Blurb from the author: So there is this 2-year-old marketing stunt that is doing its rounds again on social media. Many find him humorous and maybe even smart. Personally, I immediately saw some problems with it and found that it wasn't a laughing matter.
The Facebook post from which the images and the statement "Marketing Level 9999" come from was published on February 22, 2018 by a site called Pen Hitam.
It is unclear which company made it as Googling
The keywords in the ad didn't produce anything, and calling the number led
me directly to voicemail.
Nevertheless, Internet users are buzzing around
I thought again that I would share my thoughts on the situation because no
No matter how old it is, some less than honest companies could be as enthusiastic as one
positive thing and be encouraged to do a similar marketing stunt.
However, before you conclude that I just don't have fun at parties, here are my 4 main arguments why we should actively discourage these types of ads.
1. Clickbait in physical form
In the 1.5k comments on the Facebook post
The majority of people found it strange that someone had been fooled
pick up what they thought was money.
On the contrary, I have not seen what was funny about it. I totally disagree with how this marketing tactic affects people's emotions. It's a clickbait in physical form that many of us don't appreciate if we fall for it personally.
Sure, the ad itself is innovative in that it differs from the others and definitely attracts attention.
But for some reason my mind goes on
back to the people who may have had to clear these ads from the streets.
These unsung heroes who keep our streets clean may be among the weakest in income and always struggle to make ends meet.
Think about how they might have taken up
the "money" to think that her day (or maybe even a week) was earned – until she
turned it over.
Second A marketing stunt at the expense of the environment
And since we're talking about keeping our streets clean, these ads simply add to the garbage heap that we already see on the sides of our streets.
Credit: Pen Hitam
Around 60% of the 32 million Malaysians already have no habit of properly disposing of their garbage, Minister of Housing and Local Government, Zuraida Kamaruddin, said in January 2019.
Do you really think we would choose these ads?
until they are properly disposed of? I bet on "no".
Garbage is not only ugly to look at, it also affects the environment in many ways.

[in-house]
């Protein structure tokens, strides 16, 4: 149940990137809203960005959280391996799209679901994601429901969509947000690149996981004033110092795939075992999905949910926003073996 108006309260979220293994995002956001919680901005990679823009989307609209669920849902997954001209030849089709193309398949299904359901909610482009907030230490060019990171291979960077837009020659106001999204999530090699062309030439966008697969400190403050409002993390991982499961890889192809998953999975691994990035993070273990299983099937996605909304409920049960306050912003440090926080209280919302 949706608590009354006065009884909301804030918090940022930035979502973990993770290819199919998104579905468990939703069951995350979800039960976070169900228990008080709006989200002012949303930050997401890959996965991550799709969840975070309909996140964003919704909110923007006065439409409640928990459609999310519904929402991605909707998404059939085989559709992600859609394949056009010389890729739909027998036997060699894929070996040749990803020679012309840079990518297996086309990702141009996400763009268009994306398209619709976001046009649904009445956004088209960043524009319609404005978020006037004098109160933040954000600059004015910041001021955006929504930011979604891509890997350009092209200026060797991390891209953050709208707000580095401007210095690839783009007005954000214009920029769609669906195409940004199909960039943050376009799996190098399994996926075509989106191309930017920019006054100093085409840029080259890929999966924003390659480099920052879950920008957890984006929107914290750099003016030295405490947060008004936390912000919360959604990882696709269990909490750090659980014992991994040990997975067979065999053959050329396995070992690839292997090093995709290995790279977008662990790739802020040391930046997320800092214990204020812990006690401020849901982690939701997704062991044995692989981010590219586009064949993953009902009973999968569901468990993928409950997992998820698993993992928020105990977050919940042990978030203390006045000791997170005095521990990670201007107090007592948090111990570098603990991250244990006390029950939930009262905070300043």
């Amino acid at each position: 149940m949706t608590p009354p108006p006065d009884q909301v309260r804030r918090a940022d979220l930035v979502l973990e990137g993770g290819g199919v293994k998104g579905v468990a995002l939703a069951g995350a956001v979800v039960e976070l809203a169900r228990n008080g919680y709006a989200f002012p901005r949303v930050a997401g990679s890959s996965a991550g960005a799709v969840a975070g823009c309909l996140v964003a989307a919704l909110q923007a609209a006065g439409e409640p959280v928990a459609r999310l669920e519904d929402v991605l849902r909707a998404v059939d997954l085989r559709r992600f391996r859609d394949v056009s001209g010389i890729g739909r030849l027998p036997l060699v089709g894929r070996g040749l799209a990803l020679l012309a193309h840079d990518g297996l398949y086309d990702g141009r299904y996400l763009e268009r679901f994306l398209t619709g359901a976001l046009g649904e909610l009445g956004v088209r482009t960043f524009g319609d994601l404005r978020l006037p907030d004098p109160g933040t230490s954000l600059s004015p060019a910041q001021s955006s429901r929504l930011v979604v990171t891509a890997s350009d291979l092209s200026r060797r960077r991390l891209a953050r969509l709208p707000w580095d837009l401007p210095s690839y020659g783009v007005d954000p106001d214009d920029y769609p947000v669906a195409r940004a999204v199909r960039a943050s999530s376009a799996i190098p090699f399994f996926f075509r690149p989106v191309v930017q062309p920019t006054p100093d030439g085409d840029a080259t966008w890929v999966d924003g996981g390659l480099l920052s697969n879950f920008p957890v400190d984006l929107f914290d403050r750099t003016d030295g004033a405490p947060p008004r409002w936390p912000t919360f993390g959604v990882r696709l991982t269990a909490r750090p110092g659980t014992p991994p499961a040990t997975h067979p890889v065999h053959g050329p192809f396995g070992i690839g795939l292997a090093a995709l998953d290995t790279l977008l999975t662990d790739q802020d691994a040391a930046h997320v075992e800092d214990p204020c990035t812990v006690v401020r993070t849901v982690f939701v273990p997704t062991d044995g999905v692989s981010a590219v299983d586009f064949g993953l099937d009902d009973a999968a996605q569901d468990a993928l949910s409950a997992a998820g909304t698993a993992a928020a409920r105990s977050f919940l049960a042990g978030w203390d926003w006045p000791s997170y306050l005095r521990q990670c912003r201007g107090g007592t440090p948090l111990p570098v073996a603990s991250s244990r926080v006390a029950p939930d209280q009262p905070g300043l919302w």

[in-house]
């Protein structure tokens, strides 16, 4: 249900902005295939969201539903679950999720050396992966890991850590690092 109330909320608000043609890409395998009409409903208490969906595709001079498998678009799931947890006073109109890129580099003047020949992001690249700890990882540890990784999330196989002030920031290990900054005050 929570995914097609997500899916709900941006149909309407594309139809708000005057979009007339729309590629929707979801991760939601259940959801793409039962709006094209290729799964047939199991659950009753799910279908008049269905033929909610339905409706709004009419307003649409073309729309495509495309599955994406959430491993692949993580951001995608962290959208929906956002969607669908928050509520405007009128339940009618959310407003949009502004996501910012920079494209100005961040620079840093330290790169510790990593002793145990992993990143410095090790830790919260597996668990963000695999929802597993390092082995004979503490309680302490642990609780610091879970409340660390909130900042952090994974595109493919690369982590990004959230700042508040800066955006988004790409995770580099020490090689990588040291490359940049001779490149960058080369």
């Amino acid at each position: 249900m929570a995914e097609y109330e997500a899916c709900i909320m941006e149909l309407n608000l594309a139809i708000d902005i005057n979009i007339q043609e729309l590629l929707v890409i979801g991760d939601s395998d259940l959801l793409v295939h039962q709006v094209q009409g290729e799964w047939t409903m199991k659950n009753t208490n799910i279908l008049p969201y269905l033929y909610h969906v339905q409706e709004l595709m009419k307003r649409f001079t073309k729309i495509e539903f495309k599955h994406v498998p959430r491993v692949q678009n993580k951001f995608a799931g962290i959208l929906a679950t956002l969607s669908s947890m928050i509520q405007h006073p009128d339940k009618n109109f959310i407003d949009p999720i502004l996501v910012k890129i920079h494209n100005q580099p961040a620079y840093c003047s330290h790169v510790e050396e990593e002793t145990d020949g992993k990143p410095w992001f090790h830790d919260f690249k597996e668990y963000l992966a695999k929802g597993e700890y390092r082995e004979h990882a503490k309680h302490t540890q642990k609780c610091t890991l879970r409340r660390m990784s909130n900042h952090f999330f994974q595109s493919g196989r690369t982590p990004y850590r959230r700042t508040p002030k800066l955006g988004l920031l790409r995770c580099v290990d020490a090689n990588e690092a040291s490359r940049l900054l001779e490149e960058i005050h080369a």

These ads have probably drained toxic printers
Ink in the ground once it has been destroyed by the sun and rain, and if so
Washed away, they probably contributed to our clogged drains.
These advertisements were also printed
Paper (that would be wasted), so add it to the list of environmental crimes
that the company is committed to it.
Third Encourage Malaysians to play
Almost all forms of gambling are illegal
Malaysia, apart from licensed casinos and lottery services.
Online gambling is rather gray
Area, but ultimately it is also accepted as illegal.
But legally or not, I firmly believe that
Gambling can only bring bad luck. Unless you are a professional who makes a lot of money from competition
In poker or the like, the chances for an average person are most likely not
to their favor.
Still they do it. And ads like this
only encourage Malaysians to do more.
Some commentators (2 years ago) even asked the original poster why they didn't blur the number so people wouldn't be inclined to call and get involved in gambling.
Malaysia already has a fair share of social networks
Evil, and we shouldn't add gambling to this list.
4th It could be more dangerous than you think
I don't talk about it anymore
It promotes gambling. Instead, I'm thinking of the physical danger that
This ad could involve someone.
Imagine the wind could pick up these small pieces of paper and fly onto a high ledge or into a large drain.
Some people might notice it and think so
It was actually money. You could then put yourself in a dangerous situation
where they could fall from a great height or into the drain to recover the "money".
Children could be gullible and run across a busy street to get the "money" and put them at risk.
Credit: Pen Hitam
Yes, you could argue that I'm rethinking
it, but as Murphy's law states, "what can go wrong will go wrong," so
A situation is not a total impossibility.
– // –
In any case, the stunt may not have worked
as well as the company intended because it appears that this is not the case
ready for longer use.
Or maybe they received too many prank calls when the post went viral for the first time, and had to switch phone numbers and tactics.
Bottom line: What I really hope is that Malaysia's dismissive attitude toward this fraudulent marketing stunt doesn't encourage other companies to follow in their footsteps. Let us at least try to be creative and innovative without harming citizens and the environment.
Selected image source: Pen Hitam